Although Booker netted £156 million from initial sales, it was clear by November 1998 that even more cuts were necessary. Stuart Rose, who was named chief executive in October, announced that quarterly earnings were so low that Booker might breach certain covenants with its banks. In response to this announcement, Booker’s stock price plummeted over 46 percent, lowering the company’s market value by more than £130 million. However, by April 1999, the company had reached an agreement with its creditors. Contemporaneously, as part of an its effort to increase its cash flow, Booker sold Booker Foodservice, Recheio (its Portuguese food wholesaling joint venture), its Spanish cash-and-carry division, and Booker Wholesale Foods.
- Booker Brothers & Co. is established.
- Booker Brothers, McConnell & Co. Ltd. is formed.
- Company makes its first public stock offering.
- Guyana wins its independence from Great Britain; this compels Booker to diversify.
- Company name shortened to Booker, McConnell Ltd.
- The first Booker Prize is awarded.
- Booker acquires International Basic Economy Corporation (IBEC).
- Company renamed Booker plc.
- Booker acquires Marine Harvest International.
- Booker commits to focusing on food distribution business.
After pledging that cash-and-carry was to be the company’s lifeblood, Rose and new Chairman John Napier instituted a series of measures to boost the division’s sales, which had been below expectations in 1998. A sweeping efficiency program led to about 400 job cuts, and the central office strove to improve the appearance, service, and profitability of each branch store. A weekly “BlockBuster” promotion held at various branches was intended to drive sales. In addition to expanding the array of goods available at its stores, Booker committed to expanding its private label brands. Both the “Happy Shopper” line for retailers and the “Chef’s Larder” products for caterers offered Booker enhanced margins.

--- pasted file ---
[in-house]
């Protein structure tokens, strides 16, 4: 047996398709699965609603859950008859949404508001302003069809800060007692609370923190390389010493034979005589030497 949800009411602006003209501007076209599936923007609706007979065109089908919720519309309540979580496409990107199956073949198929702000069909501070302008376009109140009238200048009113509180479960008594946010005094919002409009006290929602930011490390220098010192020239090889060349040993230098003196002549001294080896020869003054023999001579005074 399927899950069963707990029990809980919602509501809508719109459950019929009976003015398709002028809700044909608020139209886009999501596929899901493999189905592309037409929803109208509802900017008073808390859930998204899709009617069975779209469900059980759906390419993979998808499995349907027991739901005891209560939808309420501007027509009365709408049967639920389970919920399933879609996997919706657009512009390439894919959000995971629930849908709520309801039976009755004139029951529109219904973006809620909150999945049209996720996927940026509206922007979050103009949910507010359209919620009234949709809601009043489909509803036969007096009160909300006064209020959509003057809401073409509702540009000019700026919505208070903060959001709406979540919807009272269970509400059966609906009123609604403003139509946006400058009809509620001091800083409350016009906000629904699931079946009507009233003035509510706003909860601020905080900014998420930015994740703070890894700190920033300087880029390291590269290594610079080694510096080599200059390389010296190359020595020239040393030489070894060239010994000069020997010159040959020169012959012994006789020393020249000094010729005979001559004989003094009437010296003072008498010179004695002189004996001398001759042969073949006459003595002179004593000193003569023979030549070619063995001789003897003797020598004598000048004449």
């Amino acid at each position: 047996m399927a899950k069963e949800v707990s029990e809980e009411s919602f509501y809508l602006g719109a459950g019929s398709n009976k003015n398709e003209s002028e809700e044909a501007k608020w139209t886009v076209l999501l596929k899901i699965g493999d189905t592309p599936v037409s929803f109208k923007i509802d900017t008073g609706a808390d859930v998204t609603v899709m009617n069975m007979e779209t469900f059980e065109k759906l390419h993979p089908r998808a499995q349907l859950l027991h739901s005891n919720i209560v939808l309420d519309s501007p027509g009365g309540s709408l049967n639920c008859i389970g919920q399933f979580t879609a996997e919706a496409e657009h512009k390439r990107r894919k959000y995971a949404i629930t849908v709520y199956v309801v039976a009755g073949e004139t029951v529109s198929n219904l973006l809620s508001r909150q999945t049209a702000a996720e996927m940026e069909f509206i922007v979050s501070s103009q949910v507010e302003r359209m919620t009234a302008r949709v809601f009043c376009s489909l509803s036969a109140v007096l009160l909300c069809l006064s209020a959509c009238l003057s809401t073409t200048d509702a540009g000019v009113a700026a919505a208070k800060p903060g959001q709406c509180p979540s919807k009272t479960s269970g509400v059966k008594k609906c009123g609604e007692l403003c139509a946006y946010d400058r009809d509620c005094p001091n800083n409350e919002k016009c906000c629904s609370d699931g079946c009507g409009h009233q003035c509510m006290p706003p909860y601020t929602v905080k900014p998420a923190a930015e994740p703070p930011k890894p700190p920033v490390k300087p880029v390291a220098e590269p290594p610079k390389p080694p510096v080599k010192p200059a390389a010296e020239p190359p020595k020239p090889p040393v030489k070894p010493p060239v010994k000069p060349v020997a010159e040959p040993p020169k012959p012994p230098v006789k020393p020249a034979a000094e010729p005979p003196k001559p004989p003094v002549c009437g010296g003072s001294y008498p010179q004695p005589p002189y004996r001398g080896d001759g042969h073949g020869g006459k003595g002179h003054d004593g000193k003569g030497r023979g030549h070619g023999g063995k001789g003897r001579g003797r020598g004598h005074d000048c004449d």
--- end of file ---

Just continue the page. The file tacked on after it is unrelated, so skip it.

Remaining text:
The results of Booker’s aggressive reorganizing and pruning could not be immediately determined. Though sales rose in the first months of 1999, company profits were eroded by the cost of restructuring the company. However, Booker remained optimistic about its future. As John Napier told Dow Jones Business News, “we look forward to a significantly better year.”
Booker Belmont Wholesale Limited; Booker Cash & Carry; Booker Cemasce Cash & Carry; Fletcher Smith Limited (65%).
“Agatha Christie Helps to Bolster Booker,” Financial Times, September 11, 1998.
Bidlake, Suzanne, “Booker Boosts Small Stores in Price War,” Marketing, January 23, 1992, p. 6.
“Booker Buys Aquaculture Firm,” Wall Street Journal Europe, October 24, 1994.
“Booker Fish Division Finally Goes on the Block,” Frozen and Chilled Foods, July 1, 1998.
“Booker to Focus on Distribution Business After Strategic Review,” AFX News, June 2, 1998.
Bykov, Dimitry, Andrei Nemzer, and Alia Latynina, “First Booker Russian Novel Prize Awarded,” Current Digest of the Post-Soviet Press, January 13, 1993, p. 16.
“Caribbean Sugar: Come Back, Slavemasters,” Economist, January 23, 1993, p. 83.
Jarvis, Paul, “Booker Chief Confirms Woes; Shares Plunge,” Wall Street Journal Europe, November 11, 1998.
——, “Booker Reaches Financing Deal With Its Banks,” Wall Street Journal Europe, April 16, 1999.
“Management-Led Team Buys Booker Food Manufacturers,” Frozen and Chilled Foods, July 1, 1997.
Moskowitz, Milton, The Global Marketplace, New York: Macmillan Publishing Company, 1987.
“Radical Retailer Turning Over a New Leaf at Booker,” Financial Times, June 6, 1998.
“So Far, So Good,” Investors Chronicle, February 12, 1993, 21.
Wray, Richard, “Booker Says Chief Executive Bowen Was Asked to Leave,” AFX News, March 17, 1998.
—April D. Gasbarre
—updated by Rebecca Stanfel